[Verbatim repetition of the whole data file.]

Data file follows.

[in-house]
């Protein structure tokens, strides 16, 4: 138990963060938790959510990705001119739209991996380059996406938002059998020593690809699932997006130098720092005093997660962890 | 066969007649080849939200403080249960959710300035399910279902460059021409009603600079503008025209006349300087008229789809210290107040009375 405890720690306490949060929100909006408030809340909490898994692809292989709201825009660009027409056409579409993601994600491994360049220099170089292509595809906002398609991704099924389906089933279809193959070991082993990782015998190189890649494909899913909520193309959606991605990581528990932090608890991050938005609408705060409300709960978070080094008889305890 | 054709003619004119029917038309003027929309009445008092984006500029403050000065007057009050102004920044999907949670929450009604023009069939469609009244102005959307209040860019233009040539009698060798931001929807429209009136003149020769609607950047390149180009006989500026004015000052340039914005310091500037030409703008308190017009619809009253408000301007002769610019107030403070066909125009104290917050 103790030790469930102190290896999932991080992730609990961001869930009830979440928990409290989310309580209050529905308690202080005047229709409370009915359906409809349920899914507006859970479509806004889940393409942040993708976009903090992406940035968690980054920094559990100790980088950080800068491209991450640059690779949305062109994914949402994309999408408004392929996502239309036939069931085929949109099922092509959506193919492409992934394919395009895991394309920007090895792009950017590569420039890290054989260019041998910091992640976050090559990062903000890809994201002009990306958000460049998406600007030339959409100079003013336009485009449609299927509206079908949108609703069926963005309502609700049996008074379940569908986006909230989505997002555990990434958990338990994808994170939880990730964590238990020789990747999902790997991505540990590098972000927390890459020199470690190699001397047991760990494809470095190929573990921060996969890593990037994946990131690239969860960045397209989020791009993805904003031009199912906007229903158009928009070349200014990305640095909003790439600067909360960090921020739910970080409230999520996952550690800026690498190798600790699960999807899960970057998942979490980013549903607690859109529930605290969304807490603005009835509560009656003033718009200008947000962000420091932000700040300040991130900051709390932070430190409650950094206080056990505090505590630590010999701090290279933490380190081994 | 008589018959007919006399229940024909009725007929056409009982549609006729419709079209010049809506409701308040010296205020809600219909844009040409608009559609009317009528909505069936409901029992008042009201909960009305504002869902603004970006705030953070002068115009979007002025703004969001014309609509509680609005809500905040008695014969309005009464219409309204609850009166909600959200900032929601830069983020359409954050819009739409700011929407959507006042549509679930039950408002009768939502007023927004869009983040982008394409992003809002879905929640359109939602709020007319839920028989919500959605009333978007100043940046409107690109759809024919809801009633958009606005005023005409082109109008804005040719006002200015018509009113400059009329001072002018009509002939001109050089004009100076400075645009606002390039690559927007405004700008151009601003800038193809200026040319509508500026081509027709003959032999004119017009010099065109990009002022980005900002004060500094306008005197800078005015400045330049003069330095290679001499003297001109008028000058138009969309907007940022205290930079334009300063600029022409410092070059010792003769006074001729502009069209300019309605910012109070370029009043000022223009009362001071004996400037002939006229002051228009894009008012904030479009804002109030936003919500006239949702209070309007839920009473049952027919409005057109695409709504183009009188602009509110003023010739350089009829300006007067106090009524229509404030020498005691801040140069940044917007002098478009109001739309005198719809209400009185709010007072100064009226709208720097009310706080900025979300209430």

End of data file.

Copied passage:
[in-house]
């Protein structure tokens, strides 16, 4: 138990963060938790959510990705001119739209991996380059996406938002059998020593690809699932997006130098720092005093997660962890 | 066969007649080849939200403080249960959710300035399910279902460059021409009603600079503008025209006349300087008229789809210290107040009375 405890720690306490949060929100909006408030809340909490898994692809292989709201825009660009027409056409579409993601994600491994360049220099170089292509595809906002398609991704099924389906089933279809193959070991082993990782015998190189890649494909899913909520193309959606991605990581528990932090608890991050938005609408705060409300709960978070080094008889305890 | 054709003619004119029917038309003027929309009445008092984006500029403050000065007057009050102004920044999907949670929450009604023009069939469609009244102005959307209040860019233009040539009698060798931001929807429209009136003149020769609607950047390149180009006989500026004015000052340039914005310091500037030409703008308190017009619809009253408000301007002769610019107030403070066909125009104290917050 103790030790469930102190290896999932991080992730609990961001869930009830979440928990409290989310309580209050529905308690202080005047229709409370009915359906409809349920899914507006859970479509806004889940393409942040993708976009903090992406940035968690980054920094559990100790980088950080800068491209991450640059690779949305062109994914949402994309999408408004392929996502239309036939069931085929949109099922092509959506193919492409992934394919395009895991394309920007090895792009950017590569420039890290054989260019041998910091992640976050090559990062903000890809994201002009990306958000460049998406600007030339959409100079003013336009485009449609299927509206079908949108609703069926963005309502609700049996008074379940569908986006909230989505997002555990990434958990338990994808994170939880990730964590238990020789990747999902790997991505540990590098972000927390890459020199470690190699001397047991760990494809470095190929573990921060996969890593990037994946990131690239969860960045397209989020791009993805904003031009199912906007229903158009928009070349200014990305640095909003790439600067909360960090921020739910970080409230999520996952550690800026690498190798600790699960999807899960970057998942979490980013549903607690859109529930605290969304807490603005009835509560009656003033718009200008947000962000420091932000700040300040991130900051709390932070430190409650950094206080056990505090505590630590010999701090290279933490380190081994 | 008589018959007919006399229940024909009725007929056409009982549609006729419709079209010049809506409701308040010296205020809600219909844009040409608009559609009317009528909505069936409901029992008042009201909960009305504002869902603004970006705030953070002068115009979007002025703004969001014309609509509680609005809500905040008695014969309005009464219409309204609850009166909600959200900032929601830069983020359409954050819009739409700011929407959507006042549509679930039950408002009768939502007023927004869009983040982008394409992003809002879905929640359109939602709020007319839920028989919500959605009333978007100043940046409107690109759809024919809801009633958009606005005023005409082109109008804005040719006002200015018509009113400059009329001072002018009509002939001109050089004009100076400075645009606002390039690559927007405004700008151009601003800038193809200026040319509508500026081509027709003959032999004119017009010099065109990009002022980005900002004060500094306008005197800078005015400045330049003069330095290679001499003297001109008028000058138009969309907007940022205290930079334009300063600029022409410092070059010792003769006074001729502009069209300019309605910012109070370029009043000022223009009362001071004996400037002939006229002051228009894009008012904030479009804002109030936003919500006239949702209070309007839920009473049952027919409005057109695409709504183009009188602009509110003023010739350089009829300006007067106090009524229509404030020498005691801040140069940044917007002098478009109001739309005198719809209400009185709010007072100064009226709208720097009310706080900025979300209430």